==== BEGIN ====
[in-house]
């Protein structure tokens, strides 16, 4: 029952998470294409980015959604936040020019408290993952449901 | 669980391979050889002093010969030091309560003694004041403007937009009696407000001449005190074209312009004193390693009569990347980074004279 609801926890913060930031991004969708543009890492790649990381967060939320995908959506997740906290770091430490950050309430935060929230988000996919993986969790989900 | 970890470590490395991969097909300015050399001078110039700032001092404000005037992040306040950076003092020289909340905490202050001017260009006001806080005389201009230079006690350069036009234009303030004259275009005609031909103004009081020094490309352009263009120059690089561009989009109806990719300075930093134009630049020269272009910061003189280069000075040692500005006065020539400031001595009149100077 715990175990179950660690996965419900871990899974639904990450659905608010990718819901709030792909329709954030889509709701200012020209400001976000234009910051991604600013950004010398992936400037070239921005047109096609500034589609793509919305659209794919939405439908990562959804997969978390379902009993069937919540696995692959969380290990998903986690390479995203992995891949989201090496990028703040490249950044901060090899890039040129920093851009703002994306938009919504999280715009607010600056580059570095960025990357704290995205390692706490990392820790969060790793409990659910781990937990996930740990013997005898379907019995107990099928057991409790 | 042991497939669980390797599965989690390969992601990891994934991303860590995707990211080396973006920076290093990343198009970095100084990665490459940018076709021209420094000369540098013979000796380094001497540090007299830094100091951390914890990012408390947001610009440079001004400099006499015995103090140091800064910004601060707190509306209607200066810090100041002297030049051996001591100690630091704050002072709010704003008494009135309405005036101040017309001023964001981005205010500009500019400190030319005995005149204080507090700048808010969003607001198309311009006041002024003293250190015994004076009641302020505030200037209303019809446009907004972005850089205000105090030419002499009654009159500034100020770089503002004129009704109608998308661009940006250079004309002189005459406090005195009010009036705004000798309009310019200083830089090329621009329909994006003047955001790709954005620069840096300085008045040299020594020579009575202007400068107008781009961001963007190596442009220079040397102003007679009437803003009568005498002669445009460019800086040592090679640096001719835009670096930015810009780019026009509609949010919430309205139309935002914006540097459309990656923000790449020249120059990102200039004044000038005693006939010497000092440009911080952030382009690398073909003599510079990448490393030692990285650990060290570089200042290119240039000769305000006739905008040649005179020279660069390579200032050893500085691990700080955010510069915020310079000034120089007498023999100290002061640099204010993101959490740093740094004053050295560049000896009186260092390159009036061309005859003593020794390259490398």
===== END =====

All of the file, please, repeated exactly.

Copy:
[in-house]
């Protein structure tokens, strides 16, 4: 029952998470294409980015959604936040020019408290993952449901 | 669980391979050889002093010969030091309560003694004041403007937009009696407000001449005190074209312009004193390693009569990347980074004279 609801926890913060930031991004969708543009890492790649990381967060939320995908959506997740906290770091430490950050309430935060929230988000996919993986969790989900 | 970890470590490395991969097909300015050399001078110039700032001092404000005037992040306040950076003092020289909340905490202050001017260009006001806080005389201009230079006690350069036009234009303030004259275009005609031909103004009081020094490309352009263009120059690089561009989009109806990719300075930093134009630049020269272009910061003189280069000075040692500005006065020539400031001595009149100077 715990175990179950660690996965419900871990899974639904990450659905608010990718819901709030792909329709954030889509709701200012020209400001976000234009910051991604600013950004010398992936400037070239921005047109096609500034589609793509919305659209794919939405439908990562959804997969978390379902009993069937919540696995692959969380290990998903986690390479995203992995891949989201090496990028703040490249950044901060090899890039040129920093851009703002994306938009919504999280715009607010600056580059570095960025990357704290995205390692706490990392820790969060790793409990659910781990937990996930740990013997005898379907019995107990099928057991409790 | 042991497939669980390797599965989690390969992601990891994934991303860590995707990211080396973006920076290093990343198009970095100084990665490459940018076709021209420094000369540098013979000796380094001497540090007299830094100091951390914890990012408390947001610009440079001004400099006499015995103090140091800064910004601060707190509306209607200066810090100041002297030049051996001591100690630091704050002072709010704003008494009135309405005036101040017309001023964001981005205010500009500019400190030319005995005149204080507090700048808010969003607001198309311009006041002024003293250190015994004076009641302020505030200037209303019809446009907004972005850089205000105090030419002499009654009159500034100020770089503002004129009704109608998308661009940006250079004309002189005459406090005195009010009036705004000798309009310019200083830089090329621009329909994006003047955001790709954005620069840096300085008045040299020594020579009575202007400068107008781009961001963007190596442009220079040397102003007679009437803003009568005498002669445009460019800086040592090679640096001719835009670096930015810009780019026009509609949010919430309205139309935002914006540097459309990656923000790449020249120059990102200039004044000038005693006939010497000092440009911080952030382009690398073909003599510079990448490393030692990285650990060290570089200042290119240039000769305000006739905008040649005179020279660069390579200032050893500085691990700080955010510069915020310079000034120089007498023999100290002061640099204010993101959490740093740094004053050295560049000896009186260092390159009036061309005859003593020794390259490398």